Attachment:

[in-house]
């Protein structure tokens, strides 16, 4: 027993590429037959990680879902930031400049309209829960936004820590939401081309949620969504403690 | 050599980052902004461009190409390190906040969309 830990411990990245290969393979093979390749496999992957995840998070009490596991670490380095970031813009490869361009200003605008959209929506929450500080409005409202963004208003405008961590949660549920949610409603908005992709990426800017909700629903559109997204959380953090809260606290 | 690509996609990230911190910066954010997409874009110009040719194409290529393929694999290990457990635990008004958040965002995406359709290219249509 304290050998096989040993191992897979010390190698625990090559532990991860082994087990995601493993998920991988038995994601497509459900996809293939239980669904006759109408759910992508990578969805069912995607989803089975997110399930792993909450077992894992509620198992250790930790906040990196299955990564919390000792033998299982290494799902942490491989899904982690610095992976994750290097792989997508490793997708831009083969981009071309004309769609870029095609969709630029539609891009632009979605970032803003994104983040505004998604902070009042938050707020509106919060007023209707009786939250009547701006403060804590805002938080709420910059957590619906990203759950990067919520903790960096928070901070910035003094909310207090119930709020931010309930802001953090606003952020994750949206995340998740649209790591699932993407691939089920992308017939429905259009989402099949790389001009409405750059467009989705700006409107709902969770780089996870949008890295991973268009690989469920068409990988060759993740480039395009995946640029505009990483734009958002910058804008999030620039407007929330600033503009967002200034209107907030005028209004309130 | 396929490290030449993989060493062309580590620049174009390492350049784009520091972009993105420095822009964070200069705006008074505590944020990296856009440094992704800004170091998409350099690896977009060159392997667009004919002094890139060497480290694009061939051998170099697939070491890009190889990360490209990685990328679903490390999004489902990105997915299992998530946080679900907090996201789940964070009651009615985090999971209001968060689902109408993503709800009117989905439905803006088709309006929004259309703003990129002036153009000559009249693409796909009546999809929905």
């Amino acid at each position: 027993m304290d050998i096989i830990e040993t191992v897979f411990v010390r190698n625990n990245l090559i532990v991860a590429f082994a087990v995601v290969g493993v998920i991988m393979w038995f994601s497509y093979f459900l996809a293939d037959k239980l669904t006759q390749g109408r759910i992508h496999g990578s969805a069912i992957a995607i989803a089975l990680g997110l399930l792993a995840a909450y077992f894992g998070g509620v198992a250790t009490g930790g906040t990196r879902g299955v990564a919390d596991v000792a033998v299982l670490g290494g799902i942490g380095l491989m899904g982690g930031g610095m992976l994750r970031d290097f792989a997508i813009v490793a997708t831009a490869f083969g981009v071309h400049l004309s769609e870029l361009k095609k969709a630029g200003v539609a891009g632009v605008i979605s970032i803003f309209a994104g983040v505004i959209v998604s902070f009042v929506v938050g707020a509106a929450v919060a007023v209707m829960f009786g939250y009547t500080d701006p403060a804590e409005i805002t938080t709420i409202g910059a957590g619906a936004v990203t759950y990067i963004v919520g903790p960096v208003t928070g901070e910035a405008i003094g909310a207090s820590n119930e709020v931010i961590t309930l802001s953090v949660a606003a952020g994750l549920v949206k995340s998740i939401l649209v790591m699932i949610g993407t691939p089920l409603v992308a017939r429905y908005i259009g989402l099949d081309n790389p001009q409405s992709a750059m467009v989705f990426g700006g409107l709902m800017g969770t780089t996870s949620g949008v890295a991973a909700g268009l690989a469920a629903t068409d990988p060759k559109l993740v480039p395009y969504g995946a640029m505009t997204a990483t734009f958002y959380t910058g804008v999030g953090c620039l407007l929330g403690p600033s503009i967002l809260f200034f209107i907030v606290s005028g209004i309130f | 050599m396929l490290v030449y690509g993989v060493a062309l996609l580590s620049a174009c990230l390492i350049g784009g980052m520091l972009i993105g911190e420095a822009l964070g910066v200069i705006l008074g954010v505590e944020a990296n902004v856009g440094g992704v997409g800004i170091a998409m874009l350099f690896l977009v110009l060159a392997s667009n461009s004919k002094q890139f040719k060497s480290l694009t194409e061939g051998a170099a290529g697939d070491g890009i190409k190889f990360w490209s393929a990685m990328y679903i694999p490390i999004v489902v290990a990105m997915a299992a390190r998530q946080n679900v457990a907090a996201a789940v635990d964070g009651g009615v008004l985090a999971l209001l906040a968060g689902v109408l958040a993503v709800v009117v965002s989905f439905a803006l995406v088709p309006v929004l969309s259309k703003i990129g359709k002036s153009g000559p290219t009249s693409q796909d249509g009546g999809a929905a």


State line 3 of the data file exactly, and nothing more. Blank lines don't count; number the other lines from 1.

């Amino acid at each position: 027993m304290d050998i096989i830990e040993t191992v897979f411990v010390r190698n625990n990245l090559i532990v991860a590429f082994a087990v995601v290969g493993v998920i991988m393979w038995f994601s497509y093979f459900l996809a293939d037959k239980l669904t006759q390749g109408r759910i992508h496999g990578s969805a069912i992957a995607i989803a089975l990680g997110l399930l792993a995840a909450y077992f894992g998070g509620v198992a250790t009490g930790g906040t990196r879902g299955v990564a919390d596991v000792a033998v299982l670490g290494g799902i942490g380095l491989m899904g982690g930031g610095m992976l994750r970031d290097f792989a997508i813009v490793a997708t831009a490869f083969g981009v071309h400049l004309s769609e870029l361009k095609k969709a630029g200003v539609a891009g632009v605008i979605s970032i803003f309209a994104g983040v505004i959209v998604s902070f009042v929506v938050g707020a509106a929450v919060a007023v209707m829960f009786g939250y009547t500080d701006p403060a804590e409005i805002t938080t709420i409202g910059a957590g619906a936004v990203t759950y990067i963004v919520g903790p960096v208003t928070g901070e910035a405008i003094g909310a207090s820590n119930e709020v931010i961590t309930l802001s953090v949660a606003a952020g994750l549920v949206k995340s998740i939401l649209v790591m699932i949610g993407t691939p089920l409603v992308a017939r429905y908005i259009g989402l099949d081309n790389p001009q409405s992709a750059m467009v989705f990426g700006g409107l709902m800017g969770t780089t996870s949620g949008v890295a991973a909700g268009l690989a469920a629903t068409d990988p060759k559109l993740v480039p395009y969504g995946a640029m505009t997204a990483t734009f958002y959380t910058g804008v999030g953090c620039l407007l929330g403690p600033s503009i967002l809260f200034f209107i907030v606290s005028g209004i309130f | 050599m396929l490290v030449y690509g993989v060493a062309l996609l580590s620049a174009c990230l390492i350049g784009g980052m520091l972009i993105g911190e420095a822009l964070g910066v200069i705006l008074g954010v505590e944020a990296n902004v856009g440094g992704v997409g800004i170091a998409m874009l350099f690896l977009v110009l060159a392997s667009n461009s004919k002094q890139f040719k060497s480290l694009t194409e061939g051998a170099a290529g697939d070491g890009i190409k190889f990360w490209s393929a990685m990328y679903i694999p490390i999004v489902v290990a990105m997915a299992a390190r998530q946080n679900v457990a907090a996201a789940v635990d964070g009651g009615v008004l985090a999971l209001l906040a968060g689902v109408l958040a993503v709800v009117v965002s989905f439905a803006l995406v088709p309006v929004l969309s259309k703003i990129g359709k002036s153009g000559p290219t009249s693409q796909d249509g009546g999809a929905a």